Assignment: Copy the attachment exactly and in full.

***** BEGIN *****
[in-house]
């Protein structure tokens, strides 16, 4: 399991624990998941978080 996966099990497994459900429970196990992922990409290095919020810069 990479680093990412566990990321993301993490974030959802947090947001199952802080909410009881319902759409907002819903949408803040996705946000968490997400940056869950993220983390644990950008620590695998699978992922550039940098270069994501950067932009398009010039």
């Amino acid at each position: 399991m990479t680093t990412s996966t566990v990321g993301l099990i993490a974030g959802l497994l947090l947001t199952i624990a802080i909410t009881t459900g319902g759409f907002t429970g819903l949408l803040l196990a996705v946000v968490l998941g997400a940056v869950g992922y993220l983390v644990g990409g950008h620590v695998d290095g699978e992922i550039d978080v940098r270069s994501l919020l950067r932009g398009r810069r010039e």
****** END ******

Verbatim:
[in-house]
């Protein structure tokens, strides 16, 4: 399991624990998941978080 996966099990497994459900429970196990992922990409290095919020810069 990479680093990412566990990321993301993490974030959802947090947001199952802080909410009881319902759409907002819903949408803040996705946000968490997400940056869950993220983390644990950008620590695998699978992922550039940098270069994501950067932009398009010039």
């Amino acid at each position: 399991m990479t680093t990412s996966t566990v990321g993301l099990i993490a974030g959802l497994l947090l947001t199952i624990a802080i909410t009881t459900g319902g759409f907002t429970g819903l949408l803040l196990a996705v946000v968490l998941g997400a940056v869950g992922y993220l983390v644990g990409g950008h620590v695998d290095g699978e992922i550039d978080v940098r270069s994501l919020l950067r932009g398009r810069r010039e």